Sometimes teens just don’t want to engage in therapy.
This can be frustrating for parents — especially when you believe counseling would be useful or it is being required by some external mandate, such as school or the legal system. However — with many teens — the more you push, the more they’re going to resist.
It is developmentally appropriate for teens to question, rebel against, and ultimately reject the plans of authority figures. This is true for all adolescents. With some teens, though, we see distorted versions of these normal developmental tasks, like we’re looking into a fun-house mirror. The problem isn’t that they’re attempting to establish autonomy and develop identity. The problem is that they’re doing so in ineffective ways.
It can be easy to label these teens oppositional, defiant, or out of control. In my experience, though, they’re stuck.
Stuck teens usually know they’re stuck. They might not admit it to you, but they know their choices aren’t effective. They know they’re making things worse. They know something needs to change. They just don’t know what else to do. So, they continue the ineffective behaviors. Every time these behaviors are repeated, they become more internalized, more inevitable, more hard-wired. Stuckness becomes the defining stories of their lives.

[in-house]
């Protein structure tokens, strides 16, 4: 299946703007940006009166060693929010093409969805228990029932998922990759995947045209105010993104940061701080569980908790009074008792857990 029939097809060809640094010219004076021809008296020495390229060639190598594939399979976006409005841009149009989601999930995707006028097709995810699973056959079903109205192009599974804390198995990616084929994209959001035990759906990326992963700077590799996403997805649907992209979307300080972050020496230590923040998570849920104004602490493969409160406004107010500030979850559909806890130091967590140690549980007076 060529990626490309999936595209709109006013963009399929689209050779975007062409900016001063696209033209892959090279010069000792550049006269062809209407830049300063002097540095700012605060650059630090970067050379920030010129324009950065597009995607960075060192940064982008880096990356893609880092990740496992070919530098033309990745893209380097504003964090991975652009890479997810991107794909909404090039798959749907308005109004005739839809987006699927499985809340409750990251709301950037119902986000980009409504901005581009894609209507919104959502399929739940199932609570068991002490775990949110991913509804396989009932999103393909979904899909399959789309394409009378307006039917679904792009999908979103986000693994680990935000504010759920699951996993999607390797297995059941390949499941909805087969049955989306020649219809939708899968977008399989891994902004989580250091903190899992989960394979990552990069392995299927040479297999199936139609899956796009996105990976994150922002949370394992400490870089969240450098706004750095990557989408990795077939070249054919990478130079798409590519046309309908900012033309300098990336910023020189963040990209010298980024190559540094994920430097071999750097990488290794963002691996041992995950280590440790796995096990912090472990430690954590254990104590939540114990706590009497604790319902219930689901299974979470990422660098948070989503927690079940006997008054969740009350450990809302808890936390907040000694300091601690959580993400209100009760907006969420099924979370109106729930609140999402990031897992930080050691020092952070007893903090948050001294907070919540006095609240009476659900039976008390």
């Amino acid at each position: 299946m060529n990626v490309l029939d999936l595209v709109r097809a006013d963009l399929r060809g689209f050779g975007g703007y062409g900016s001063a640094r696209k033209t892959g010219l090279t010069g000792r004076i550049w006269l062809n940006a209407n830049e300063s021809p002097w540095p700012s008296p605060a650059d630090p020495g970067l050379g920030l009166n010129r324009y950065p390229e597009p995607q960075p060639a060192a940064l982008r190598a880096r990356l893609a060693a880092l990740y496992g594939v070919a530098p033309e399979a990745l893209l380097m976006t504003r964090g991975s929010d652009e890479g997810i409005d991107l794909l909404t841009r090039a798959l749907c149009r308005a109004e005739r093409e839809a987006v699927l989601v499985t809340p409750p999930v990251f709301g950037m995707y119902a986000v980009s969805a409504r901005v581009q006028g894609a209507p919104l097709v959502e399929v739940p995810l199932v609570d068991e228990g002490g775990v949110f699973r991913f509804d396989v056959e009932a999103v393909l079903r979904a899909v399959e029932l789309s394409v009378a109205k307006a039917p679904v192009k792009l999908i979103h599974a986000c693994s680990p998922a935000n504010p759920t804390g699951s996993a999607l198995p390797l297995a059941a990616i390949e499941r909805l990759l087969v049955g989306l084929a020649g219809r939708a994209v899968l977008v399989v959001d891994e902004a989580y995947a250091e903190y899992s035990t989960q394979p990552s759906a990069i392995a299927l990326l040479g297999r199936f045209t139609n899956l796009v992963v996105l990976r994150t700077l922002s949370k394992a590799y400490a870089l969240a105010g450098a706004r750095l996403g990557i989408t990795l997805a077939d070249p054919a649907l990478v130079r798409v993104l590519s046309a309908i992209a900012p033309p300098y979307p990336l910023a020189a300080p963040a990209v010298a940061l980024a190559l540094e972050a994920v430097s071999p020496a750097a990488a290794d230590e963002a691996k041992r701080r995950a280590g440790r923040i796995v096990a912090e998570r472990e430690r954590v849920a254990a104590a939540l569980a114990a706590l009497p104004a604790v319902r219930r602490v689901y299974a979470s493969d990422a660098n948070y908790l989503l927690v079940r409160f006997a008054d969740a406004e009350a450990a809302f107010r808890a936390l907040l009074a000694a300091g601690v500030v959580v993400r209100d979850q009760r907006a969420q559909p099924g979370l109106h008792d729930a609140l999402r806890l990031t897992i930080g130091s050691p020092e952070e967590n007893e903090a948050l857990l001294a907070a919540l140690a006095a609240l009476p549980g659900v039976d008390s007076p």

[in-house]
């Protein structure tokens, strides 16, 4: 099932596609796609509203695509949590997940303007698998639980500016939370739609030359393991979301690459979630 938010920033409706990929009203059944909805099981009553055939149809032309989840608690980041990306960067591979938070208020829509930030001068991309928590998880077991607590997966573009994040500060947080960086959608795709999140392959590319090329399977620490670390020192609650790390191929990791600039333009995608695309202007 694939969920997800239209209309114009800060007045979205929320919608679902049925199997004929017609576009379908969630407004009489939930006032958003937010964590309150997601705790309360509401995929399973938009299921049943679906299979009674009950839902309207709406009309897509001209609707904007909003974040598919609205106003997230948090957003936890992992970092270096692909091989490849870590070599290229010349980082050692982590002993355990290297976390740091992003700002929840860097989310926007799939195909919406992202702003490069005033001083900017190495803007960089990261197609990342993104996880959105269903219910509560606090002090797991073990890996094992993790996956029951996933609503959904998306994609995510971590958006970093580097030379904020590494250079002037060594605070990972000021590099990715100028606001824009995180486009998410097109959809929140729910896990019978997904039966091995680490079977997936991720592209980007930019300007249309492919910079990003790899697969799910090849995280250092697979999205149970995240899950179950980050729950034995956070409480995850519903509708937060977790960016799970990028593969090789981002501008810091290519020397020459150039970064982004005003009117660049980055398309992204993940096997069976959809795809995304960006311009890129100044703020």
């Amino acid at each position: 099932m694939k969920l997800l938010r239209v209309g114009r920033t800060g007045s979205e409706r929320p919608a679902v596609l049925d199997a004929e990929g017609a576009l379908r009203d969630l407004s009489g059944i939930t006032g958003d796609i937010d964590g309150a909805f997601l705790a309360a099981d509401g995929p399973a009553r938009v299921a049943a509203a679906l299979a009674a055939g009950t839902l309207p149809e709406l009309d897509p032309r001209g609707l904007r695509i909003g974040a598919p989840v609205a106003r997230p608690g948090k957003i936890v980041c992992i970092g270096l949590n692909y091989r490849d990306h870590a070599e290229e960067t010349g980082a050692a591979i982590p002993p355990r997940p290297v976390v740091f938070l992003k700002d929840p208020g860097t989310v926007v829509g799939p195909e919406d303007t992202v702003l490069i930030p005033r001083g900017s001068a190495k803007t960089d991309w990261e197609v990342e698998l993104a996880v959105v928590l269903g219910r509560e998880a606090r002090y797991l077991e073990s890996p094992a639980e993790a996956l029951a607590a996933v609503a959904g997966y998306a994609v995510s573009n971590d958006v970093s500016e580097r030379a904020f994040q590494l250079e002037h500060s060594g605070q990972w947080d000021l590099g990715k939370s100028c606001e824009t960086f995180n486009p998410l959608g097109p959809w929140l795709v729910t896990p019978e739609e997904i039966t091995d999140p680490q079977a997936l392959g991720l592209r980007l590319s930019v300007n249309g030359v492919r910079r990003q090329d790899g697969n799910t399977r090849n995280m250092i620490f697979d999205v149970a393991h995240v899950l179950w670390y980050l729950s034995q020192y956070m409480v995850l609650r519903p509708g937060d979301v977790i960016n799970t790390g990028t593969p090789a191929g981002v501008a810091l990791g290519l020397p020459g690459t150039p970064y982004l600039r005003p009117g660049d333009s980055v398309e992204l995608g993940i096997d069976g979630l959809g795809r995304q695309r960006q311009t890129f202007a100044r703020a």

Facilitating change with stuck teens requires meeting them where they’re at and helping them find their own motivators. It requires that we believe them to be capable of making better decisions and then helping them make more thoughtful choices. It requires that we help them discover a new story.
If you’re the parent or caregiver of a resistant teen, please know that you’re not alone. Please also know that it won’t help to threaten, bribe, or nag them about counseling. Therapy isn’t punishment — at least it shouldn’t be. More importantly, therapy as punishment will absolutely not be effective.
I suggest you be direct and clear with your teen about why you believe counseling is appropriate. If your teen is willing, invite them to participate in finding and choosing their new therapist.
Teens often have all sorts of misconceptions about therapy. As a result, getting them to that first appointment is usually the hardest part. If you can do that — without threatening, bribing, or nagging — chances are good those misconceptions will be dispelled.
SOMETIMES RESISTANCE ISN’T RESISTANCE
When teen guys state they don’t want to attend counseling it may be that they believe doing so means they’re weak, damaged, or not adequately self-sufficient. In my experience, this is especially true with teen guys who are depressed or have trauma histories.
Also, if the teen guy is oppositional at all and a parent wants him to attend counseling, doing so — or not — could be more about autonomy than anything else. In other words, he doesn’t want to come because you think he should.
With all that in mind, I suggest you present counseling as an expectation, while avoiding any argument or debate on the matter. When parents take this approach, teen guys can blame you for having to go. That lets them off the hook, since they don’t have to admit they need or want help.
In my experience, these “forced” guys often end up being well engaged in the counseling process.